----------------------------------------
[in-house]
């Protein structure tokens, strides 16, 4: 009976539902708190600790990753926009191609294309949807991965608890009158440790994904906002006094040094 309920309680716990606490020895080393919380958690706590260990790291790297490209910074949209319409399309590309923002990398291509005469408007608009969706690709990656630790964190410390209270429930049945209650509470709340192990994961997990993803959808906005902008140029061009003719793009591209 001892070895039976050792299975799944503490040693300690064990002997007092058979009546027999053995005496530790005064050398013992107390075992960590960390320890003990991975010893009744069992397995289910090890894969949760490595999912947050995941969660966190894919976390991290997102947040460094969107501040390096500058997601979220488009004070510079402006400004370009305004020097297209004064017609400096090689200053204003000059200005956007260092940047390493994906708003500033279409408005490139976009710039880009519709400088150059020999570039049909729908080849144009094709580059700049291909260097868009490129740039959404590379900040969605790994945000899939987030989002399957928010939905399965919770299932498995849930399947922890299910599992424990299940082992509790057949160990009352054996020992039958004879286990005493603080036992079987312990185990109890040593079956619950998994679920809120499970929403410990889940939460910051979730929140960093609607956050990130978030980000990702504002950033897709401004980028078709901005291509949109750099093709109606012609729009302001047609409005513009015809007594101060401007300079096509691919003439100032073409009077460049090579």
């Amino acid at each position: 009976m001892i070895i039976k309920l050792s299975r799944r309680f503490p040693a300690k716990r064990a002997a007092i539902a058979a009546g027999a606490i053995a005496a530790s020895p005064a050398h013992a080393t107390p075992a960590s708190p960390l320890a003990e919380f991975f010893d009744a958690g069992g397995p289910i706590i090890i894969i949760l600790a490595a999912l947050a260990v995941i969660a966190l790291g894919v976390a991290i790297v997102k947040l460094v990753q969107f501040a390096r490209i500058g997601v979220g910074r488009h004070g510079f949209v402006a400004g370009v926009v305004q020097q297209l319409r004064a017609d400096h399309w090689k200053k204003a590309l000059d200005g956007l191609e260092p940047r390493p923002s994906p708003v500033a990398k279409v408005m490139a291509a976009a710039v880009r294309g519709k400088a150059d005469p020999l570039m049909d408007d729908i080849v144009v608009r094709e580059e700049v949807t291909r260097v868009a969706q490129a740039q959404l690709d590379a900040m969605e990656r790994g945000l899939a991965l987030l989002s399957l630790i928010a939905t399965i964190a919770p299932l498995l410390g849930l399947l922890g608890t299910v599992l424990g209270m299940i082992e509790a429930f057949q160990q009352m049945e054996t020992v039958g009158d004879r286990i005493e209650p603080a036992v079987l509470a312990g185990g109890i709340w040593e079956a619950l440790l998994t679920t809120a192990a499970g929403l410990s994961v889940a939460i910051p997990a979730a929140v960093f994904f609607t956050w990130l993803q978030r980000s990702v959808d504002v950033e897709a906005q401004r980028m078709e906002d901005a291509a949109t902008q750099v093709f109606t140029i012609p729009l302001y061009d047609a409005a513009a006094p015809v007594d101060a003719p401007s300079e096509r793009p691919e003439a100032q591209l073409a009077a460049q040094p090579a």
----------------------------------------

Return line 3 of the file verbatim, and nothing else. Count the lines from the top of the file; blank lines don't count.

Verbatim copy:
């Amino acid at each position: 009976m001892i070895i039976k309920l050792s299975r799944r309680f503490p040693a300690k716990r064990a002997a007092i539902a058979a009546g027999a606490i053995a005496a530790s020895p005064a050398h013992a080393t107390p075992a960590s708190p960390l320890a003990e919380f991975f010893d009744a958690g069992g397995p289910i706590i090890i894969i949760l600790a490595a999912l947050a260990v995941i969660a966190l790291g894919v976390a991290i790297v997102k947040l460094v990753q969107f501040a390096r490209i500058g997601v979220g910074r488009h004070g510079f949209v402006a400004g370009v926009v305004q020097q297209l319409r004064a017609d400096h399309w090689k200053k204003a590309l000059d200005g956007l191609e260092p940047r390493p923002s994906p708003v500033a990398k279409v408005m490139a291509a976009a710039v880009r294309g519709k400088a150059d005469p020999l570039m049909d408007d729908i080849v144009v608009r094709e580059e700049v949807t291909r260097v868009a969706q490129a740039q959404l690709d590379a900040m969605e990656r790994g945000l899939a991965l987030l989002s399957l630790i928010a939905t399965i964190a919770p299932l498995l410390g849930l399947l922890g608890t299910v599992l424990g209270m299940i082992e509790a429930f057949q160990q009352m049945e054996t020992v039958g009158d004879r286990i005493e209650p603080a036992v079987l509470a312990g185990g109890i709340w040593e079956a619950l440790l998994t679920t809120a192990a499970g929403l410990s994961v889940a939460i910051p997990a979730a929140v960093f994904f609607t956050w990130l993803q978030r980000s990702v959808d504002v950033e897709a906005q401004r980028m078709e906002d901005a291509a949109t902008q750099v093709f109606t140029i012609p729009l302001y061009d047609a409005a513009a006094p015809v007594d101060a003719p401007s300079e096509r793009p691919e003439a100032q591209l073409a009077a460049q040094p090579a």